The Most Underrated City in All 50 States
You want to make someone happy? Just exceed their expectations. You know this if you've ever been gifted a 65-degree day in February, or gotten real maple syrup at a pancake diner, or let your kid pick a movie that turns out to be a masterpiece (seriously, Paddington 2?!). Stumbling across a thing, or a place, that turns out to be waaaay better than you thought gives you a zot of static-electric shock. And you now know a secret that you can dole out to friends.
So to find the treasure hiding in plain sight, we put the question to dozens of writers: What are the underrated cities and towns to visit across America? Some turned out to be obscure, locally beloved pipsqueaks; some turned out to be college towns with more to offer than just tailgating and dive bars; some turned out to be beach getaways or mountain hideouts; and at least one turned out to be the 16th-biggest city in the whole damn country. Here, America, are your underdogs. Learn them well -- they're going to make you happy, once you inevitably go to every one of 'em.
As is often the case in the Deep South, the cultural reputation of Montgomery is overshadowed by its fraught racial past. But when the city takes the opportunity to lay claim to its complex history rather than deny it, that honesty also becomes the fabric of its culture. So yes, while Montgomery boasts historical landmarks like the tiny First White House of the Confederacy, it answers with the estimable Civil Rights Memorial & Center, featuring a commemorative wall by the same designer of the Vietnam Veterans Memorial in DC.
Music fans of all backgrounds will find the Hank Williams Museum flat-out charming; it’s a five-minute walk from there to the Double A-affiliate Biscuits baseball stadium. The Old Cloverdale neighborhood between Huntingdon College and Alabama State University boasts tree-laden yards just off Fairview Avenue, plus a quaint strip of diverse eateries and watering holes like Leroy, alongside art galleries and an indie movie theater of local legend, the Capri. Despite its 200,000-plus population, Montgomery’s city sights are so easily navigable it feels more like a burgh than a bustle. -- Natalie Elliott
Jutting out at the edge of Alaska’s Kenai Peninsula is Homer, the Cape Cod of the Last Frontier. Homer rocks a hell of a beach scene -- the 4.5-mile-long Homer Spit, a green tendril of land reaching into the bay, is home to a Coney Island-esque boardwalk popping with scoop shops, trinket stores, a historic ship graveyard and expansive public beaches, where glacier-covered mountains reflect in the bay waters lapping against the sand. The town also rocks a fruit winery with a tasting room, two notable independent bookstores (Homer Bookstore and Old Inlet Bookshop), an impressive range of dining options and a solid collection of dive bars. Wander into the Salty Dawg Saloon, where drinks are dangerously cheap and served until 5am. -- Melissa Kravitz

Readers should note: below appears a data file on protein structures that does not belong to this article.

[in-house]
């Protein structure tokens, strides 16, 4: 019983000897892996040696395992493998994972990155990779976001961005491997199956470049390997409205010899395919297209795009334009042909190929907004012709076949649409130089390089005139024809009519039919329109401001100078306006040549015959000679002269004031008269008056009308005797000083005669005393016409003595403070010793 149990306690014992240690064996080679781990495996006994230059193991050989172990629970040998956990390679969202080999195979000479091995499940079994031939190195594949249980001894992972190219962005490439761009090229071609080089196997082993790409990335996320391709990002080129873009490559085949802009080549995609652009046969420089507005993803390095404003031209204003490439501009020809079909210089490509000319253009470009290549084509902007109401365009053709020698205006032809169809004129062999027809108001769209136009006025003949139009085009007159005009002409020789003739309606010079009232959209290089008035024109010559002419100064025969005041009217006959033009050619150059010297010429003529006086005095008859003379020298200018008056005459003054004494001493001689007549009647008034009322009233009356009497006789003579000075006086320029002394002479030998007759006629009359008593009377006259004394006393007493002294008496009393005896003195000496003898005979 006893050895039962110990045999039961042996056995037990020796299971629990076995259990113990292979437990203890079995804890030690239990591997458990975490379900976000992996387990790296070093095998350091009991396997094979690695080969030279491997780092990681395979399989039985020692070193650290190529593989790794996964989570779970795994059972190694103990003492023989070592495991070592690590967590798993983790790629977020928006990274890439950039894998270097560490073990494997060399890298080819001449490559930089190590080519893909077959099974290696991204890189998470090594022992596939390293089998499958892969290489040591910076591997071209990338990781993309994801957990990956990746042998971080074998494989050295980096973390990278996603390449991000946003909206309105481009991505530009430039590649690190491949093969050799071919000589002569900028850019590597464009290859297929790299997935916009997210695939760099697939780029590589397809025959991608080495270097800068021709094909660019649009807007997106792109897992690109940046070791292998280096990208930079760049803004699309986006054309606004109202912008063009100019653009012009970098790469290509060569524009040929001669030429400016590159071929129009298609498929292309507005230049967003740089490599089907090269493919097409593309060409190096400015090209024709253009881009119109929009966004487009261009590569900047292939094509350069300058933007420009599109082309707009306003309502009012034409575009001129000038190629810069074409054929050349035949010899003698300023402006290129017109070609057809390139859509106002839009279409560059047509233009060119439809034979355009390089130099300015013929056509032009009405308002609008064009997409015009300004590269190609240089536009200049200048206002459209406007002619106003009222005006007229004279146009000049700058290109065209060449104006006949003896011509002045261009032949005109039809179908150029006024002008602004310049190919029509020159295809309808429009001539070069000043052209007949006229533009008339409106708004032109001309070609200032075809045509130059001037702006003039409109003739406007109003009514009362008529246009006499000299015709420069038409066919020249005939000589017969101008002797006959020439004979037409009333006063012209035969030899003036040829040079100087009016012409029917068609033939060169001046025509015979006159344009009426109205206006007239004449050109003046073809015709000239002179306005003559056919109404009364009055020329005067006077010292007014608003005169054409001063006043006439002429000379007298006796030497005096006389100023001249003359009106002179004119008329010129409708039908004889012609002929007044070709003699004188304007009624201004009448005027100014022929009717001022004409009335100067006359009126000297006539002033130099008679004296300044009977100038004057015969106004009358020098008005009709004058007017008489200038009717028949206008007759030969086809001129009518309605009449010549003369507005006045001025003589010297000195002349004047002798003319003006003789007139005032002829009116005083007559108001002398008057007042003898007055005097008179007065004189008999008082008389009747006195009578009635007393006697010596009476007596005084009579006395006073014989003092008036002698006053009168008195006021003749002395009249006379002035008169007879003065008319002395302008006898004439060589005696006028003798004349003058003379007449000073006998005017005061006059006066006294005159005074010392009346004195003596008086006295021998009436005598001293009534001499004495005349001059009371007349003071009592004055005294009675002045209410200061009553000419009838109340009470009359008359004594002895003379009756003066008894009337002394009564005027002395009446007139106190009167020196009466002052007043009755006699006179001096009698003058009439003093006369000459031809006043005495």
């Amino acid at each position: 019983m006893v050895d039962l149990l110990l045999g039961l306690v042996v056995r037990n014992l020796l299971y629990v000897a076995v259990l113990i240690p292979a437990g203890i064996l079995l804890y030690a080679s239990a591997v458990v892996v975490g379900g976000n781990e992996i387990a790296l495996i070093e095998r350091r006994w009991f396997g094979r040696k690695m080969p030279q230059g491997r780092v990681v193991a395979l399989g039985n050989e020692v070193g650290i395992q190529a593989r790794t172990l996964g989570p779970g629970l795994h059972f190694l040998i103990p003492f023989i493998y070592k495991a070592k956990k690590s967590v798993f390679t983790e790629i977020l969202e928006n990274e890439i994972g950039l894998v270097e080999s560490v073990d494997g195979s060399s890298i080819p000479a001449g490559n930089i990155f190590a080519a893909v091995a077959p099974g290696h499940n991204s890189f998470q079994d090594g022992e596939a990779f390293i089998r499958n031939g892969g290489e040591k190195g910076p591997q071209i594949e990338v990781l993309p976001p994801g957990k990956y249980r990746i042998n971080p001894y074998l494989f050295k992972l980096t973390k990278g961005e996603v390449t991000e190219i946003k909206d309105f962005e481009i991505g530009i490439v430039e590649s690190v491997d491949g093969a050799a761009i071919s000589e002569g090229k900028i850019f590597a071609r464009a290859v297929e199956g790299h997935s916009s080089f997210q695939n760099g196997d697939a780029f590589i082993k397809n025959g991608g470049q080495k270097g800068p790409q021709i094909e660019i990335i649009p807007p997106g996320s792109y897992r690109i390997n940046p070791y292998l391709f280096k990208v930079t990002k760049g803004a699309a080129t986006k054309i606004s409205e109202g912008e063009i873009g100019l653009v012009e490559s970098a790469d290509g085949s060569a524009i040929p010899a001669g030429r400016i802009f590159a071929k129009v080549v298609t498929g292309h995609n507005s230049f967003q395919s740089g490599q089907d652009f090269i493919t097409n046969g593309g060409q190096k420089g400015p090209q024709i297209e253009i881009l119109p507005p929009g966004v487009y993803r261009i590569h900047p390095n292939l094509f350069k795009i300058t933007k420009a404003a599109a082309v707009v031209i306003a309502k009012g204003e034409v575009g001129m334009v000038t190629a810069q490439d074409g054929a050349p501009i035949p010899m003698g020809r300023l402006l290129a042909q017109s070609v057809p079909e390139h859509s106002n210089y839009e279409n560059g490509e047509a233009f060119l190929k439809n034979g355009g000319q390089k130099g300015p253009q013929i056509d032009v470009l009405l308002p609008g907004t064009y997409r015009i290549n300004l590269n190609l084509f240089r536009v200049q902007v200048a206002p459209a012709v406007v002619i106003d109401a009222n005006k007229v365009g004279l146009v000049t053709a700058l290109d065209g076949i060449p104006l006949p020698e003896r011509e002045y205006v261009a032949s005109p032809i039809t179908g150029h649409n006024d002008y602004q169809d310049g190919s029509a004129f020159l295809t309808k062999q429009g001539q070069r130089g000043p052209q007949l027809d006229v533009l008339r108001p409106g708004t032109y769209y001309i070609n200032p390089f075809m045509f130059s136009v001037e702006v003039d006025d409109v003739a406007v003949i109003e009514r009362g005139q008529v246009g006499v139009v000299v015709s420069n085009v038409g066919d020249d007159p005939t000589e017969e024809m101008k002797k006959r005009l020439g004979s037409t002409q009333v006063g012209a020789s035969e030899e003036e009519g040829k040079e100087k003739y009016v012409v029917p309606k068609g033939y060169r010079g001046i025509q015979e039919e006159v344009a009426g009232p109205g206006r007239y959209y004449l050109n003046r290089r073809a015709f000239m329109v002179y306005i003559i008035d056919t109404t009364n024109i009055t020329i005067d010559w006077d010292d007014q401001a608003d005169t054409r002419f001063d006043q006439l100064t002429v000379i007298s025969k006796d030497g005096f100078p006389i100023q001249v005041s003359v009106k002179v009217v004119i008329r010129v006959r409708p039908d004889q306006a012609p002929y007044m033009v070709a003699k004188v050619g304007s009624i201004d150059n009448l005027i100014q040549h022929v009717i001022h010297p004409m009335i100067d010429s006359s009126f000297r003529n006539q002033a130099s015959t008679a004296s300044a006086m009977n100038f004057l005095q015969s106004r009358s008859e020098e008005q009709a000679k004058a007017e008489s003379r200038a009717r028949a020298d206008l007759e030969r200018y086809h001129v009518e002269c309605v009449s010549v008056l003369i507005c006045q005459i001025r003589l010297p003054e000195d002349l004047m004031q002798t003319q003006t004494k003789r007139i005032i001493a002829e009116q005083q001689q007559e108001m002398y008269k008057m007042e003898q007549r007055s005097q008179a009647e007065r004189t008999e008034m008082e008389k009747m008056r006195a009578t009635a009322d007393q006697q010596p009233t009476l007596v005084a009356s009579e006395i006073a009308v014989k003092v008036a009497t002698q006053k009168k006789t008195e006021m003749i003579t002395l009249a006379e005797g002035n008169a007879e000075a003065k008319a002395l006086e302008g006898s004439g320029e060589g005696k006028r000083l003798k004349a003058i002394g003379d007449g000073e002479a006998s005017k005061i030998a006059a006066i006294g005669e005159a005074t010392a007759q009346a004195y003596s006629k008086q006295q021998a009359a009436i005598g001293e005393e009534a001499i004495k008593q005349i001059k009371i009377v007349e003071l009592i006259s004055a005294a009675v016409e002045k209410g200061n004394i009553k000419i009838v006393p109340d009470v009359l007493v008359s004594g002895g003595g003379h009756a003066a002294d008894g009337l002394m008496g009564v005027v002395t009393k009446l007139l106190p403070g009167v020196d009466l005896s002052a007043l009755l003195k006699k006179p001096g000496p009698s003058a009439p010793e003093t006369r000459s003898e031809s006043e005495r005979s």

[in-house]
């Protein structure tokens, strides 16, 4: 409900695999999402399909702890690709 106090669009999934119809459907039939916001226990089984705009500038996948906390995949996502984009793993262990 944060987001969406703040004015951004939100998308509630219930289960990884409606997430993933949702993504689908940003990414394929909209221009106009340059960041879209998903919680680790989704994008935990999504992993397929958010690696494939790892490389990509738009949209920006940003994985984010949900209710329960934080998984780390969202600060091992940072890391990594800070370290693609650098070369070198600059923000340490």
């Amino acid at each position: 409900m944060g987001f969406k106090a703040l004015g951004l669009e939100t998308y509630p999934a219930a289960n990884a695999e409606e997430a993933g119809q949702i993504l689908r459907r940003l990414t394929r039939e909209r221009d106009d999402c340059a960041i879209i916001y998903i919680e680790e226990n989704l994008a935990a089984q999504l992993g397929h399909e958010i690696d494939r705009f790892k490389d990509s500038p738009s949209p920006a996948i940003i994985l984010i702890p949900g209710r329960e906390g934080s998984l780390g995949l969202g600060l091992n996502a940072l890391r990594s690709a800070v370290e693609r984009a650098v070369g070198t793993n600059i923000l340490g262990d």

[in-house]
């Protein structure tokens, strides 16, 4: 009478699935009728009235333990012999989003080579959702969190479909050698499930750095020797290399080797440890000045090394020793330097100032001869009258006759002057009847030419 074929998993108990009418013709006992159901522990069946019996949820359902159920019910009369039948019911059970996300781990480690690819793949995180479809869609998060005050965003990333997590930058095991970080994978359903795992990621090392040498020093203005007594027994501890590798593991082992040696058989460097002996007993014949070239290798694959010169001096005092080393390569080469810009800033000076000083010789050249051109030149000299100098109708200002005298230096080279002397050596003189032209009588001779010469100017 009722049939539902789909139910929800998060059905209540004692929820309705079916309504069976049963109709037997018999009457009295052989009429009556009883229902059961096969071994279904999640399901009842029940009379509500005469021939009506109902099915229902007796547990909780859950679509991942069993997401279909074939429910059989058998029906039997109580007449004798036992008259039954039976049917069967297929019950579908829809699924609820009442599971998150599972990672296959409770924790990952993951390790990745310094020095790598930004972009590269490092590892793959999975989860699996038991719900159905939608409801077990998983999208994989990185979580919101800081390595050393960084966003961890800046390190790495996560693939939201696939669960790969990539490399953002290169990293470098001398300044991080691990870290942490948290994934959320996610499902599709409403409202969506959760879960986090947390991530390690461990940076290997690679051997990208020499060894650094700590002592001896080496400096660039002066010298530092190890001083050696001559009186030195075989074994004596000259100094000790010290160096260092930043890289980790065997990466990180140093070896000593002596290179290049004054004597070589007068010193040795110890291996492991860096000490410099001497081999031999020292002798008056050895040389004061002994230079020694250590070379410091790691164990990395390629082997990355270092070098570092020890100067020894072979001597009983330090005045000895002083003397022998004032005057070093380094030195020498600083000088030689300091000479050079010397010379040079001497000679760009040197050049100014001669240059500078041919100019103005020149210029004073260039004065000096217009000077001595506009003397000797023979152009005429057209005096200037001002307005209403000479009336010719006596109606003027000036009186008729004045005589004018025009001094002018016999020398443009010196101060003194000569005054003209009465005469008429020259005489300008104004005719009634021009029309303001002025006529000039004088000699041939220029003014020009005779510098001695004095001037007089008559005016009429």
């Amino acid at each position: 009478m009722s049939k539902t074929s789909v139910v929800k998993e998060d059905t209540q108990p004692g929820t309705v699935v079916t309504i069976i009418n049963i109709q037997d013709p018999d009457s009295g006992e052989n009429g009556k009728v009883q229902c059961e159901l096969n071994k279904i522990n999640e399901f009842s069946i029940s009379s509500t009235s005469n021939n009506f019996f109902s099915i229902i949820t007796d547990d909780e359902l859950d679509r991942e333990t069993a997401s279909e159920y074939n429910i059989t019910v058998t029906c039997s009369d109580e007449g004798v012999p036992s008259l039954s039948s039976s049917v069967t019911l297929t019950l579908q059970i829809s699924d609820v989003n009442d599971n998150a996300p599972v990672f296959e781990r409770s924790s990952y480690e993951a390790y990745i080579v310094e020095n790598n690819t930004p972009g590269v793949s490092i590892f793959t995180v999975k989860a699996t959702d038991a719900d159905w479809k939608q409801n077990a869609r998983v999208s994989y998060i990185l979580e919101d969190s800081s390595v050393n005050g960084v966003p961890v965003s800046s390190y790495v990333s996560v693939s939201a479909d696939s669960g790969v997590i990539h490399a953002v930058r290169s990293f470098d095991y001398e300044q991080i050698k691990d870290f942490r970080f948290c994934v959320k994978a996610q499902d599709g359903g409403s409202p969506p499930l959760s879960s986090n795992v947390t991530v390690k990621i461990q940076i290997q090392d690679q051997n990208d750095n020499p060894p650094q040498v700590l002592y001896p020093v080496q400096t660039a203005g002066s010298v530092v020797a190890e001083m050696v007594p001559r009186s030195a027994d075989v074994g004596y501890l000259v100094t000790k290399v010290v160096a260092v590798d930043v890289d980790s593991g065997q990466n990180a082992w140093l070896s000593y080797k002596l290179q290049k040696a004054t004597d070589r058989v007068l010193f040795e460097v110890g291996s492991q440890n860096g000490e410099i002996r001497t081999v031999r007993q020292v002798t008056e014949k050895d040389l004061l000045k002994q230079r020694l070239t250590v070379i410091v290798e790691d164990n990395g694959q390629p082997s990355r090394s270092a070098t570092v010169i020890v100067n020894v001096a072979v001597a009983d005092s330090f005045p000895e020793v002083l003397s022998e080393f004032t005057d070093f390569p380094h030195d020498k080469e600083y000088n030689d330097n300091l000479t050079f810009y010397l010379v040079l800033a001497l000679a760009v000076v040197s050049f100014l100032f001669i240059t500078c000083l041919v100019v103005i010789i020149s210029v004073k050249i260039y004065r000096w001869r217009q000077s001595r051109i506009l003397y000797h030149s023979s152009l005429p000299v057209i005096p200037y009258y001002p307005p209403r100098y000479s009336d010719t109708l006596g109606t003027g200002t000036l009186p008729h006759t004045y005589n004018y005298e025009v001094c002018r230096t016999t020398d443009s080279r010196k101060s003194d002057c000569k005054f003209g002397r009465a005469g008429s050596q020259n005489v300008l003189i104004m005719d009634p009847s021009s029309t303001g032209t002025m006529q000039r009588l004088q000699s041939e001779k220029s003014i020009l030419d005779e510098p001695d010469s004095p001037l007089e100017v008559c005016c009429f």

Southeastern Arizona’s Mule Mountains provide out-of-towners the freedom to set out on cactus-dotted hiking trails and discover old copper mines. The thrill of discovery, er, peaks when happening upon Bisbee, a mining-town-turned-arts-colony tucked into the desert. Explore Old Bisbee for a history lesson and museum tour as you travel on foot up Main Street to Tombstone Canyon. Next, browse the countless art galleries, studios and bungalow-style houses that pepper the Warren District. Stop at Mimosa Market, a 100-year-old neighborhood grocer that has mastered the craft of sandwich making. Spend the night at the Calumet and Arizona Guest House or opt for an eccentric sleeping habitat, perhaps a retro Airstream or vintage bus at The Shady Dell. In January, for the first time, this little town’s formidable LGBTQ community opened a permanent Downtown home; find your way to Bisbee in mid-June for one of the most renowned small-town Pride parades anywhere in America. -- Lauren Reichert
Arkansas: North Little Rock
Little Rock, the state capital and only Arkansas city anyone from the coasts knows, is named for an actual rock that juts over the Arkansas River. Just across the water from la Petite Roche sits the forever-overlooked sibling with a name that sounds more like a neighborhood (cf. west Little Rock) than a municipality. This town of 62,000 has no more ego than you’d expect from a place that sits in Little Rock’s stubby shadow. And yet North Little Rock, aka Dogtown, is the go-to for some of the best of what the area has to offer: big touring acts and monster truck rallies and March Madness and so on at Verizon Arena; excellent riverside cycling paths on the Arkansas River Trail; the riverside home field of the Triple-A Arkansas Travelers, famous for their delightful “horrible possum beast” mascot; and a super-chill arts and entertainment district in Argenta (the town’s original, more melodious name). The best reason to stop north of the river might be the new home of one of the state’s oldest breweries, Diamond Bear, that began in a former car dealership in Little Rock and moved north when it needed to stretch its legs and become a full-blown alehouse. -- Sam Eifling